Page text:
by Saxo Capital Markets
On September 18, Scottish voters will be asked the question: "Should Scotland be an independent country?" Financial markets have barely battered an eyelid, but that's likely to change as the vote draws nearer.
Written by Trefis
Below is a summary of the activity at Trefis during the past week that Trefis thought Econintersect readers would find interesting.
Trefis is a financial community structured around trends, forecasts and insights related to some of the most popular stocks in the US. It provides the unique feature of allowing the user to model future valuation based upon projected changes in components of each business. It also provides communication capabilities among members, including consensus of member analysis compared to Trefis staff analysis and blogging opportunities for members.
Click on graphic for larger image and go to Trefis interactive page.
Click "Read more..." to see our clickable table of contents with the most covered companies (more than 1 article) of the week identified. This week no company had more than one article.
by Jim Welsh with David Martin and Jim O'Donnell, Forward Markets
In its second estimate of second quarter gross domestic product (GDP), the U.S. Department of Commerce calculated the U.S. economy expanded at a 4.2% annual rate. Large swings in the level of inventories during the last two quarters have contributed to volatility in reported GDP. In the first quarter, inventories were slashed by 1.2%, which lowered GDP from -0.9% to -2.1%. Companies rebuilt inventories in the second quarter, lifting GDP by 1.4%—which represents a significant portion of the estimated 4.2% increase. In order to increase their inventory levels in the second quarter, companies increased production. While this was clearly a plus in the second quarter, should sales fail to meet expectations in the third quarter, it may presage a softening of production in the fourth quarter.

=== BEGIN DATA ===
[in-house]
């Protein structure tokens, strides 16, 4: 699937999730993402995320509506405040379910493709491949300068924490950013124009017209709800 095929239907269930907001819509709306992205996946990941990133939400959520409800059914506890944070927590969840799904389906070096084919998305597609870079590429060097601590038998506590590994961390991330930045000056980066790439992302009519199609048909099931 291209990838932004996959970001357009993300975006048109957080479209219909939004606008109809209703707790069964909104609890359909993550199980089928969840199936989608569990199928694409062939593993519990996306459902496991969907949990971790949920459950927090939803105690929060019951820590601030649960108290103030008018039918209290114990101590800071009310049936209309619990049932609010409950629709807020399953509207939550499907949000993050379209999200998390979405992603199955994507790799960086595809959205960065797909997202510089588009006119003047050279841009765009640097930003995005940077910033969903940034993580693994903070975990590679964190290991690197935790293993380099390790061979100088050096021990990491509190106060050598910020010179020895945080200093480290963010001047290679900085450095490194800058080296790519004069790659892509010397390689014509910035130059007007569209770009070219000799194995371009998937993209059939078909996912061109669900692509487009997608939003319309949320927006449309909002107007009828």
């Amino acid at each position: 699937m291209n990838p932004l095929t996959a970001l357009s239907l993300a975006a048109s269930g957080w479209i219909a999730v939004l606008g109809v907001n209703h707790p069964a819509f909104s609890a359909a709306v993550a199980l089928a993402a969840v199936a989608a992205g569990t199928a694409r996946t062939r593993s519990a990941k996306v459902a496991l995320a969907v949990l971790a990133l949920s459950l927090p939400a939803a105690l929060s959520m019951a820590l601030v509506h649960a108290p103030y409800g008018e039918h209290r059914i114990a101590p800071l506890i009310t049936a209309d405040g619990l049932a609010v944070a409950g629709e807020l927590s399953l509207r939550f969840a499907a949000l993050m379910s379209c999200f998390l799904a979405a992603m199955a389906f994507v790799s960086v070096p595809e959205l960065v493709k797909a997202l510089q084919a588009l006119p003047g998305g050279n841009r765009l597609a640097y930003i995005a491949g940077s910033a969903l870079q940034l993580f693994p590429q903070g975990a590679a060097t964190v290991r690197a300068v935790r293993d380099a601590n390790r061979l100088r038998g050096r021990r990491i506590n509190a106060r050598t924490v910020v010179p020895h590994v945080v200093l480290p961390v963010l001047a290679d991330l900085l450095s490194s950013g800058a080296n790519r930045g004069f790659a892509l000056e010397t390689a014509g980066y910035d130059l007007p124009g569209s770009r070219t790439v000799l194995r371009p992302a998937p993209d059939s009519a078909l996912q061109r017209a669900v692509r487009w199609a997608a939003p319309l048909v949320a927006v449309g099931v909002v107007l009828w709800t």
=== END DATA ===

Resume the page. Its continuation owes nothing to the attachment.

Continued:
by Chris Ebert, Zentrader
Rarely is the disconnect between the stock market and the economy more apparent than in an extreme Bull market. There are times when stock prices rise so far, so fast that the trend becomes self-perpetuating, feeding on the greed of traders who don't want to miss the rally.